protected override void Render(System.Web.UI.HtmlTextWriter writer) 
{
    System.IO.StringWriter stringWriter = new System.IO.StringWriter();
    HtmlTextWriter htmlWriter = new HtmlTextWriter(stringWriter);
    base.Render(htmlWriter);
    string html = stringWriter.ToString();
    int StartPoint = html.IndexOf("<input type=\"hidden\" name=\"__VIEWSTATE\"");
    if (StartPoint >= 0) 
    {
        int EndPoint = html.IndexOf("/>", StartPoint) + 2;
        string viewstateInput = html.Substring(StartPoint, EndPoint - StartPoint);
        html = html.Remove(StartPoint, EndPoint - StartPoint);
        int FormEndStart = html.IndexOf("</form>") - 1;
        if (FormEndStart >= 0) 
        {
            html = html.Insert(FormEndStart, viewstateInput);
        }
    }
    writer.Write(html);
}

I always assumed (mistake #1) that IndexOf was pretty expensive, particularly on larger strings. However, this method averaged out at 0.000995s. It consistently beat the Regex one, even though the Regex one was very simple, the Regexes were precompiled and (I think) simple.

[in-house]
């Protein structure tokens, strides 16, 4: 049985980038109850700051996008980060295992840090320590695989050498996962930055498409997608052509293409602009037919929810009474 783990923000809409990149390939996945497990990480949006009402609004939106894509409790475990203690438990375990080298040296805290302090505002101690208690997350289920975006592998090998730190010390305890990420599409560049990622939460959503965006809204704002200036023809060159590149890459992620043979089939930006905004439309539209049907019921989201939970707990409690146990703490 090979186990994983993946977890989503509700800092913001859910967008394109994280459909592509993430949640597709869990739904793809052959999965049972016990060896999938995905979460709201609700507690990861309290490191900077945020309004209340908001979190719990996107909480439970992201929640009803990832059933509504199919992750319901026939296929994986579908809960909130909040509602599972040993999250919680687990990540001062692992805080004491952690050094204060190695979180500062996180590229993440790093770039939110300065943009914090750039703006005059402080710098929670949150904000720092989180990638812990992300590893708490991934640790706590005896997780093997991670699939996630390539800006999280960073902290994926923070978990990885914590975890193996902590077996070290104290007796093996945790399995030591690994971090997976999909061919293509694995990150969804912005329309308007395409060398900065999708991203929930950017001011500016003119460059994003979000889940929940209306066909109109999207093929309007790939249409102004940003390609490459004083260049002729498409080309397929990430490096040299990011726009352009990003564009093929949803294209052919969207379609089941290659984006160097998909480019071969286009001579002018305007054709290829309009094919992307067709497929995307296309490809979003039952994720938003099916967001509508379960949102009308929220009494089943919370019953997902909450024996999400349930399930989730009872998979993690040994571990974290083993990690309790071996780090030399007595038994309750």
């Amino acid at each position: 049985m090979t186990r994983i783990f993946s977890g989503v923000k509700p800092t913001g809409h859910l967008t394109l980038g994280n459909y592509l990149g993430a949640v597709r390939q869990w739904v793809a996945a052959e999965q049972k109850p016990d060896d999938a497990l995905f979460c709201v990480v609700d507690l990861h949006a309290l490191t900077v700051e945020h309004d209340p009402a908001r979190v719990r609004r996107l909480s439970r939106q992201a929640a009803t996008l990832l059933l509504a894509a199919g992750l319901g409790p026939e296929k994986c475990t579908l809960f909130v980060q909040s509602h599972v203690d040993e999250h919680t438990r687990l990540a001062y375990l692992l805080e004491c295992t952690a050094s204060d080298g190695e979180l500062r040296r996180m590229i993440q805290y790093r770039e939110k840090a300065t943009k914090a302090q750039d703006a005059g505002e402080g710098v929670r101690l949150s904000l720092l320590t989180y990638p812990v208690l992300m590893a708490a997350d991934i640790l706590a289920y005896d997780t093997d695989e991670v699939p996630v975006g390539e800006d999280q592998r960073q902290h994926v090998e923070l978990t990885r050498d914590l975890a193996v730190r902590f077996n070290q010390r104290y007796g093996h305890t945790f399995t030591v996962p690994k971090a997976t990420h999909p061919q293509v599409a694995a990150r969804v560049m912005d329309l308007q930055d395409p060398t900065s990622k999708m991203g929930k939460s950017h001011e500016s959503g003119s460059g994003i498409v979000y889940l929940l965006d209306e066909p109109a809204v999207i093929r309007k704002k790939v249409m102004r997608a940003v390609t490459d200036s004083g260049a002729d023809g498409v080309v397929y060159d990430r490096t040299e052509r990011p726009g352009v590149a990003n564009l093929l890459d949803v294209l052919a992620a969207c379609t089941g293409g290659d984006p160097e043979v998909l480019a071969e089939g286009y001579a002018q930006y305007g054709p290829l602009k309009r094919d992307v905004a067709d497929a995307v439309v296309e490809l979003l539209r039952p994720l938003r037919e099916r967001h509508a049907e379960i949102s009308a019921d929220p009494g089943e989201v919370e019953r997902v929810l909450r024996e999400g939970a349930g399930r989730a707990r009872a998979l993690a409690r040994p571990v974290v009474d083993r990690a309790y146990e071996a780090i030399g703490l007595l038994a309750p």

Now, to be clear, I'm just playing here, and I know it's microperf and premature optimization. The really interesting thing would be to do a matrix of page size vs. viewstate size. You know, large page, small viewstate against small page, large viewstate and all points in between, then try it with both techniques and see which is better for these different scenarios. But, I'm tired and have other things to do, so if you like, there's some homework for you. What does this data set look like: viewstate size vs. page size vs. technique?

About Scott

Scott Hanselman is a former professor, former Chief Architect in finance, now speaker, consultant, father, diabetic, and Microsoft employee. He is a failed stand-up comic, a cornrower, and a book author.

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Thursday, October 13, 2005 4:28:21 AM UTC